• ISIS (Da’esh) terrorists launched several more attacks on infrastructure and security forces in the “Disputed Territories,” including Kirkuk Governorate’s Hawija District, last week. Da’esh continues to exploit the fragile security situation in the region and has now killed 20 Iraqi military personnel during the past two weeks. 


  • Turkish forces and their Islamist proxies attacked the US-backed Syrian Democratic Forces (SDF) in Giri Spi (Tal Abyad), Manbij, and the Christian town of Tel Tamer. Turkish proxies also clashed with the SDF-affiliated Manbij Military Council (MMC) on Monday and Tuesday. Moreover, the SDF’s Christian faction, the Syriac Military Council, accused Turkey of violating international law by prosecuting three of its fighters captured in Syria inside Turkey. 
  • Da’esh terrorists shelled an SDF base near al​ Omar oil field, east of Deir Ez Zor Governorate’s al Mayadin town, on Monday. The SDF announced the attack caused “material losses” and began implementing precautionary measures in the area to prevent further attacks. At the same time, the SDF announced it detained 22 Da’esh terrorists in Deir Ez Zor’s al Basirah town. Finally, SDF General Commander Mazloum Abdi called for the repatriation of “tens of thousands of Da’esh remnants in Syrian camps.”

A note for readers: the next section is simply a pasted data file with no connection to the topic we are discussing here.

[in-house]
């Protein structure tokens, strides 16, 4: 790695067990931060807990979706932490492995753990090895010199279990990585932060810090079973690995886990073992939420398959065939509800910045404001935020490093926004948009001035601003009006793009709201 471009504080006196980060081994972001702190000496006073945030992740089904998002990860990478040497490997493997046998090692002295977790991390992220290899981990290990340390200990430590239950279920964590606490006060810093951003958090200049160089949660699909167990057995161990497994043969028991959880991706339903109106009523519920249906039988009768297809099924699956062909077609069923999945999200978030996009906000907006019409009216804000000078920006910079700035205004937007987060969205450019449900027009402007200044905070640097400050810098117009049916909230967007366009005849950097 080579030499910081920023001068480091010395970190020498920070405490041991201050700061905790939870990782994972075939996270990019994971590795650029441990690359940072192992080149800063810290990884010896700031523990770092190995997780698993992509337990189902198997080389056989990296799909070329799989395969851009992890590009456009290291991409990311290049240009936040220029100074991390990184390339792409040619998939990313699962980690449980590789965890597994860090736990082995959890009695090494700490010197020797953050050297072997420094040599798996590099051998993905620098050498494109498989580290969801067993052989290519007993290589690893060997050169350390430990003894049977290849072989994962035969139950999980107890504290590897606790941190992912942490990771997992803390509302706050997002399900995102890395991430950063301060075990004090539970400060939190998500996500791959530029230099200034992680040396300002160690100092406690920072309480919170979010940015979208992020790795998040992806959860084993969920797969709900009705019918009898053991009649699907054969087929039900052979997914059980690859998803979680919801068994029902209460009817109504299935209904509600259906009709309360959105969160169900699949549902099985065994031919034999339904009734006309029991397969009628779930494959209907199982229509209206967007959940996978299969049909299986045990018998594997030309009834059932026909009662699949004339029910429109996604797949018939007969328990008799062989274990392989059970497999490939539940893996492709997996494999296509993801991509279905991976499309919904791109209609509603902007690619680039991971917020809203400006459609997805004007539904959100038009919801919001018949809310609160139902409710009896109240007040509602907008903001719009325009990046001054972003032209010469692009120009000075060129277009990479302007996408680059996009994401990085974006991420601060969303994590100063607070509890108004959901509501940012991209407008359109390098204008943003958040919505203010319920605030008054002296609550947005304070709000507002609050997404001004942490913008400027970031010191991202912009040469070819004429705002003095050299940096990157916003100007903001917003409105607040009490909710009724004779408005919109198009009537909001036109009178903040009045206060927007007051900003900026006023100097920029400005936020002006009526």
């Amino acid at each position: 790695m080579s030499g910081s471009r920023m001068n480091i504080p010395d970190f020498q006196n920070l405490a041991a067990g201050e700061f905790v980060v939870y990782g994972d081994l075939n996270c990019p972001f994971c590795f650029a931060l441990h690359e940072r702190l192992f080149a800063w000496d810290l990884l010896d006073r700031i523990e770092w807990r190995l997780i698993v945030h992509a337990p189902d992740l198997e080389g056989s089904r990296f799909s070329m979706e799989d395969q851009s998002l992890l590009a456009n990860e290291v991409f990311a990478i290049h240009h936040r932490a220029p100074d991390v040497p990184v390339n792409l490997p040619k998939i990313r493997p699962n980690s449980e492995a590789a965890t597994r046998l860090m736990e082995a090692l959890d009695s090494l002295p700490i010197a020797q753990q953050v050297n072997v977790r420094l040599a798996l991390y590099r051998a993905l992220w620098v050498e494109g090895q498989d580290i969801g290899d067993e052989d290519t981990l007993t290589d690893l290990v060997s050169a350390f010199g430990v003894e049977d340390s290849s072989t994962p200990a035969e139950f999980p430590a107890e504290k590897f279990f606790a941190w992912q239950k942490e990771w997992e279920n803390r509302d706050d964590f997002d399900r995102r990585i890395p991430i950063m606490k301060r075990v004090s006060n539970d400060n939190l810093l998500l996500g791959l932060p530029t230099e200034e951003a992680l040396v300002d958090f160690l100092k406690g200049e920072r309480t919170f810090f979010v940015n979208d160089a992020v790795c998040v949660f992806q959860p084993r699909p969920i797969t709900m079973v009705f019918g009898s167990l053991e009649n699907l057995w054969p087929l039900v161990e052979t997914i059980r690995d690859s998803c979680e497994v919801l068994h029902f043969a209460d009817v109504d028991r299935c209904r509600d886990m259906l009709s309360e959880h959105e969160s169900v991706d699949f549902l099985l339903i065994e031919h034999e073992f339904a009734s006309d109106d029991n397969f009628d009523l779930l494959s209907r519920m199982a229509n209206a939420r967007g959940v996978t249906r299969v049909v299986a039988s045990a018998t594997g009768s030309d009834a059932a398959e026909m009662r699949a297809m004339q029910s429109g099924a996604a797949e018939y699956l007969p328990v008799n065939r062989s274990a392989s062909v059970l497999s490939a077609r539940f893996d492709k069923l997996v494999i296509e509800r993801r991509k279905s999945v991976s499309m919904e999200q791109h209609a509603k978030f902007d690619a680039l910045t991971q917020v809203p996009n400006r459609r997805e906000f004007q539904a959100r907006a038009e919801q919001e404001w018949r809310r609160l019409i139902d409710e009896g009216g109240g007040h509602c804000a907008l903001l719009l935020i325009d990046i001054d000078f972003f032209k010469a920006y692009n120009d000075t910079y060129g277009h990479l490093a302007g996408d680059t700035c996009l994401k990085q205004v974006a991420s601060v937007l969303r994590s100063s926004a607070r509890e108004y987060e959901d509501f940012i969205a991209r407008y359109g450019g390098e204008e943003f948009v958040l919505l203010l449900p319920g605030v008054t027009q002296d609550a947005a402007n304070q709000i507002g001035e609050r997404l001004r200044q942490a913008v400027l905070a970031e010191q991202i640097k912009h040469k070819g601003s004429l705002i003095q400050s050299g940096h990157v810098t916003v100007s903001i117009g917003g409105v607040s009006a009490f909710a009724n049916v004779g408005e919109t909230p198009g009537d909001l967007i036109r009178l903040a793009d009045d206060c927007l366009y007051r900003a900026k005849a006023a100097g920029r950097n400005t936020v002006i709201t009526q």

• US Secretary of State Antony Blinken announced the provision of $436 million in additional humanitarian assistance to vulnerable Syrians in Syria and neighboring countries. Blinken went on to say the aid will be used to combat the COVID-19 pandemic and ensure access to “food, clean water, shelter, healthcare, nutrition, protection, and education, among other forms of relief.” 
  • The Syrian Observatory for Human Rights (SOHR) reported the Turkish-backed Hamza Division and Faylaq as Sham seized more Kurdish lands in Afrin’s suburbs. Afrin’s Kurdish population has decreased from 95 percent to approximately 40 percent since Turkey and its proxies occupied the town in 2018. 


  • Peoples’ Democratic Party (HDP) leaders Pervin Buldan and Mithat Sancar met with attorneys and experts to prepare a defense against the Turkish government’s legal efforts to close the party. Buldan described the filing as “historic” and said “the closure case will do no good for Turkey’s democracy and its future.” Sancar spoke against the prosecutor’s evidence in saying, “It is not possible to prepare an indictment accusing the HDP of separatism and violence. The HDP is the party that resolutely advocates living in peace and democracy in Turkey.” The Turkish government has already closed over a dozen political parties, including nine Kurdish ones, since the founding of the Republic of Turkey in 1923. 
  • The third session of the “Kobani Trial” against 108 HDP members continued with several defendants incarcerated for previous offenses participating from prison. HDP Foreign Affairs Commission member and defendant Nazmi Gur claimed he and other detainees were suffering ill-treatment and being harassed by prison officials.  
  • The Turkish government’s crackdown on Kurdish activism resumed with the arrest of more HDP members and activists last week. Turkish police detained four